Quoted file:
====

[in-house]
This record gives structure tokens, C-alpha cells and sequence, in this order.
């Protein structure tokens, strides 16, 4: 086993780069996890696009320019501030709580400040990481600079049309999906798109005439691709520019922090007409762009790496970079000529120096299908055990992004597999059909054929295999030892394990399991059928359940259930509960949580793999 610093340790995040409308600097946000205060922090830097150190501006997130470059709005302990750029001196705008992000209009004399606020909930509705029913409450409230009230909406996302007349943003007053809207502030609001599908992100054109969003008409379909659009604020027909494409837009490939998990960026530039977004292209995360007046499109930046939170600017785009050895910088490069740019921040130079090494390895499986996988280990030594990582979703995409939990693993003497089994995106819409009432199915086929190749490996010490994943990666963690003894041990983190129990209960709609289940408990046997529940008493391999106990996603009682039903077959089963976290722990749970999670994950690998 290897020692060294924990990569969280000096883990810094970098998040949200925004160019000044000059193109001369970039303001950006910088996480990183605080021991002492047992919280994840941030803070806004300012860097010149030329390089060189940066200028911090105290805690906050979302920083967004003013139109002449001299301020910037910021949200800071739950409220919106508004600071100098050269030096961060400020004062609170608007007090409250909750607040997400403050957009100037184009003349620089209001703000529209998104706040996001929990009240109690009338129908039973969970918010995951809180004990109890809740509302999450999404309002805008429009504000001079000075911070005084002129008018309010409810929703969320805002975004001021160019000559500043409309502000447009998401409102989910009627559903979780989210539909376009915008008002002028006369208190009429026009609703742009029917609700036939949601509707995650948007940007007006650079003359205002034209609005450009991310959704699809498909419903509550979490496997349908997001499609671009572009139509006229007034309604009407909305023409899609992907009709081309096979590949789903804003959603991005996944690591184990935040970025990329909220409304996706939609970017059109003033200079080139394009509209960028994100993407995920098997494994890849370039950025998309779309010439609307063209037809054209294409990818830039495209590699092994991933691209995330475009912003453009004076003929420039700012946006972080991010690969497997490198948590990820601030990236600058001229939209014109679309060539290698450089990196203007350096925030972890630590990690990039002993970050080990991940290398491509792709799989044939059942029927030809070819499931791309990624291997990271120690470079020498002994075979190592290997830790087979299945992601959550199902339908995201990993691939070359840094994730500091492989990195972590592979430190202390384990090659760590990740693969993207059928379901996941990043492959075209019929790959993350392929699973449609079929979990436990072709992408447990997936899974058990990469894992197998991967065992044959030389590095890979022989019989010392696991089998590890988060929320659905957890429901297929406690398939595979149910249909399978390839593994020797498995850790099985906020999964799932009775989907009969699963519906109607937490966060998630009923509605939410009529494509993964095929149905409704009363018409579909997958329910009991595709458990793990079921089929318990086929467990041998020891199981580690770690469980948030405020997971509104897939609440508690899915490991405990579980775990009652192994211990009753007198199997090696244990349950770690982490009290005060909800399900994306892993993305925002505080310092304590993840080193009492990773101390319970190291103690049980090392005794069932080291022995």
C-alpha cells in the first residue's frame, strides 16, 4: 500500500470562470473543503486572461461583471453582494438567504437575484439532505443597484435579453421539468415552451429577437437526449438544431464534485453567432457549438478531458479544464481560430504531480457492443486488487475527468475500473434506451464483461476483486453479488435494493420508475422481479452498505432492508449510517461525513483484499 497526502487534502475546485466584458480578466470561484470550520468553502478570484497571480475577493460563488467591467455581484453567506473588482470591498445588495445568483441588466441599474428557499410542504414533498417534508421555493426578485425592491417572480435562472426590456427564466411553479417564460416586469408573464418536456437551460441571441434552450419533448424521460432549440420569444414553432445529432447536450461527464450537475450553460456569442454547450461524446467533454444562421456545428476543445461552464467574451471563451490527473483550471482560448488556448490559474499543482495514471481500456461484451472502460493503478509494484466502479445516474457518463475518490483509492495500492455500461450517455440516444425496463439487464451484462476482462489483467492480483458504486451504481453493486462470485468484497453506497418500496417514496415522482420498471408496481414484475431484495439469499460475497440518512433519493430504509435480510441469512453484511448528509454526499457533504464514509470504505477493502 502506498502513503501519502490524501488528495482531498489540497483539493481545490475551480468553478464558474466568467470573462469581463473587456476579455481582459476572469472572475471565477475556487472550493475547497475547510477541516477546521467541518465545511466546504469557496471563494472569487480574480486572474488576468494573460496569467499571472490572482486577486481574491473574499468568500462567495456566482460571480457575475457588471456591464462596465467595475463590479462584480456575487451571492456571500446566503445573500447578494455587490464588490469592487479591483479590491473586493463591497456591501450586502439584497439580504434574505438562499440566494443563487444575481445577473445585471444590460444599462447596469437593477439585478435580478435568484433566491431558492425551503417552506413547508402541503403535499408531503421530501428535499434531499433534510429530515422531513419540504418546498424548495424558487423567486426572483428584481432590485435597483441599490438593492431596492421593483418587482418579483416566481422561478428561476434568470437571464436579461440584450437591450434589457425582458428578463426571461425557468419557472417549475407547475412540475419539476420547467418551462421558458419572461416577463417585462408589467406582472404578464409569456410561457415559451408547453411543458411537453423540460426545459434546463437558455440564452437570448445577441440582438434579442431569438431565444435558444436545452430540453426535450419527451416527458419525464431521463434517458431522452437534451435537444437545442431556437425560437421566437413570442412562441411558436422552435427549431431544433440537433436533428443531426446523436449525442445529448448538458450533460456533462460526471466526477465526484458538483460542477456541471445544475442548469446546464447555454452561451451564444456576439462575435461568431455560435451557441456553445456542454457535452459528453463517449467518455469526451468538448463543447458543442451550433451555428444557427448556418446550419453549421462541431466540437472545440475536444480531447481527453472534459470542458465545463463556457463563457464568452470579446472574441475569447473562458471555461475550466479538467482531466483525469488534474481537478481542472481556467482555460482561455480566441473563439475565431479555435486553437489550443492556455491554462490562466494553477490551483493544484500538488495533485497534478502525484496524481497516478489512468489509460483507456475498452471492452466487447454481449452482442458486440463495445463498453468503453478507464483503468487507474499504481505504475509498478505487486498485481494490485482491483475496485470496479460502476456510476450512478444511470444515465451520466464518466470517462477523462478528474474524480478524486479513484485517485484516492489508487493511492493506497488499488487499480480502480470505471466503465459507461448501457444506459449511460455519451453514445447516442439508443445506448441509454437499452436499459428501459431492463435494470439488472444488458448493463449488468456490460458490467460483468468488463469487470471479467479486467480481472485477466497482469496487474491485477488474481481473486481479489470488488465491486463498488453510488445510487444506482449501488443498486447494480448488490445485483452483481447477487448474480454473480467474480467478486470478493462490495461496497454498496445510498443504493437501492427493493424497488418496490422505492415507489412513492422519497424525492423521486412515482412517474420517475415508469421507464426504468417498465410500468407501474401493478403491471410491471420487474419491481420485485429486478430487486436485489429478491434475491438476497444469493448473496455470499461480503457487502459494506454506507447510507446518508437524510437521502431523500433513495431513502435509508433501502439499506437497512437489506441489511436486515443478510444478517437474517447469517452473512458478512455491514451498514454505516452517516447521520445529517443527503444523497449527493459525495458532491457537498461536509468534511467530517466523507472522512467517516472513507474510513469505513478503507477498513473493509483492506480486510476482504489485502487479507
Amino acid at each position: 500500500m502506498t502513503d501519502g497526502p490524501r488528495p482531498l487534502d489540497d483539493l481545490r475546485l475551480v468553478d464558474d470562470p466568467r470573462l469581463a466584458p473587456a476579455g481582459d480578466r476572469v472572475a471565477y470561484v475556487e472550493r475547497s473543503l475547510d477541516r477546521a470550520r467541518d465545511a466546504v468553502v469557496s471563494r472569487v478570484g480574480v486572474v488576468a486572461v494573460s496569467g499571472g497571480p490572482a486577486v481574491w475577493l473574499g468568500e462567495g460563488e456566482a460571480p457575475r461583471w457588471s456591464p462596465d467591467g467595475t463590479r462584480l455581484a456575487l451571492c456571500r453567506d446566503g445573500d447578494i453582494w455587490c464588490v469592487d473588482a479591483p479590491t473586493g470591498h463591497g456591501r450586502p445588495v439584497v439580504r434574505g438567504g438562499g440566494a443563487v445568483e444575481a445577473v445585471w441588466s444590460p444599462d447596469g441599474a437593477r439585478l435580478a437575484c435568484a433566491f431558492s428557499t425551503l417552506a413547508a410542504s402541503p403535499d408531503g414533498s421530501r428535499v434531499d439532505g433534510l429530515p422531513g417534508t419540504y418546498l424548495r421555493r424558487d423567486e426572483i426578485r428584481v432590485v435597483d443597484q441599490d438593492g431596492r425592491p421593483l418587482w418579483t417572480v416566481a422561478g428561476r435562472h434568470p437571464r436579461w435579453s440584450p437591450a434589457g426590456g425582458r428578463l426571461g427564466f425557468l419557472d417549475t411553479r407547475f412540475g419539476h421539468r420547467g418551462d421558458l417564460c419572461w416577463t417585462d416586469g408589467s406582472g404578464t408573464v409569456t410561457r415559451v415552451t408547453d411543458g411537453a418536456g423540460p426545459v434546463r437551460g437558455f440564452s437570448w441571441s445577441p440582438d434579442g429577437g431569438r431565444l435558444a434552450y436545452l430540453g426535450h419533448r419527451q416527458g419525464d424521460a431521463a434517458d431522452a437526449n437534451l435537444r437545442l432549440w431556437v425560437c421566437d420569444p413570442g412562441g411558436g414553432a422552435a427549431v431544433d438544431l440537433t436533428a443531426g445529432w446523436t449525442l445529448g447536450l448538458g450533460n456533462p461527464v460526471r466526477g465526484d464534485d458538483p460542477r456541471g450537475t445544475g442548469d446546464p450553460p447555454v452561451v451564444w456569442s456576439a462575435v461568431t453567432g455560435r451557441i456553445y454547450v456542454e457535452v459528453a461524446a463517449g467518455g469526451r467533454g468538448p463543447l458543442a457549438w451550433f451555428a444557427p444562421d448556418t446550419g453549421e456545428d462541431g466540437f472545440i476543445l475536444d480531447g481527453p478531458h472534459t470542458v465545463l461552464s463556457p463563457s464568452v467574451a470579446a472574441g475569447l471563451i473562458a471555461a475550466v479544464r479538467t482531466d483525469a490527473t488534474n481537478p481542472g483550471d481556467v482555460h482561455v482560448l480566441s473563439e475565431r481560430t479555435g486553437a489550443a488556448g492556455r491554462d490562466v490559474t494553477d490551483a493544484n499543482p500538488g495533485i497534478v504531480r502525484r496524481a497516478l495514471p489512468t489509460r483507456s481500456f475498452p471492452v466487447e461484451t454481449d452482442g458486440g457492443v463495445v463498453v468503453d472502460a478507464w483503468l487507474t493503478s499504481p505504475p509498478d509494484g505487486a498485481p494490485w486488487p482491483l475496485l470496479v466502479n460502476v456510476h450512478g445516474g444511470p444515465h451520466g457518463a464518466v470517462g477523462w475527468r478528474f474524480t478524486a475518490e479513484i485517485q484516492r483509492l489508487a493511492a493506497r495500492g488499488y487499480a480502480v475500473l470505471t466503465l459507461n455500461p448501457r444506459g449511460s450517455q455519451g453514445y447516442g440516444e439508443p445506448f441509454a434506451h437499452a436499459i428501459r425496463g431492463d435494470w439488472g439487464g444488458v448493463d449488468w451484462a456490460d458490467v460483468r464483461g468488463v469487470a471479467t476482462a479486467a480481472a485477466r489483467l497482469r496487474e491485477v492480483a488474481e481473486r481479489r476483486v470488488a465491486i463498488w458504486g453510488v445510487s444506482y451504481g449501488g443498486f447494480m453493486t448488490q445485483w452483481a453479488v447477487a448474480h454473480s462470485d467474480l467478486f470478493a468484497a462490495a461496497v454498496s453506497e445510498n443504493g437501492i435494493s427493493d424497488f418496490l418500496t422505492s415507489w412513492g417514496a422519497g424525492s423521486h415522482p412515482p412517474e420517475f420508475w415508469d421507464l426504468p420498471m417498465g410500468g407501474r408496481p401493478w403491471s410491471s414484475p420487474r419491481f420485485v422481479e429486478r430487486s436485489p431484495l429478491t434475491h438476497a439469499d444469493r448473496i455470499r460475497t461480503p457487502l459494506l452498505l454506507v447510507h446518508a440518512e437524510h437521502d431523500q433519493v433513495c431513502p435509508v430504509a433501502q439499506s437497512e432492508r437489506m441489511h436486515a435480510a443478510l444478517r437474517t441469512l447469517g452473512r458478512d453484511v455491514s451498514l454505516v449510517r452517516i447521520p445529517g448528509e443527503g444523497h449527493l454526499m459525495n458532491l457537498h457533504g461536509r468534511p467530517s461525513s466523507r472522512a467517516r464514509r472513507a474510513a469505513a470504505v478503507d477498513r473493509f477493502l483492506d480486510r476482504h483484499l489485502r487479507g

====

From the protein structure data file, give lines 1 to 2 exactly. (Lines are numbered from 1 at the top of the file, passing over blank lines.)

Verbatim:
[in-house]
This record gives structure tokens, C-alpha cells and sequence, in this order.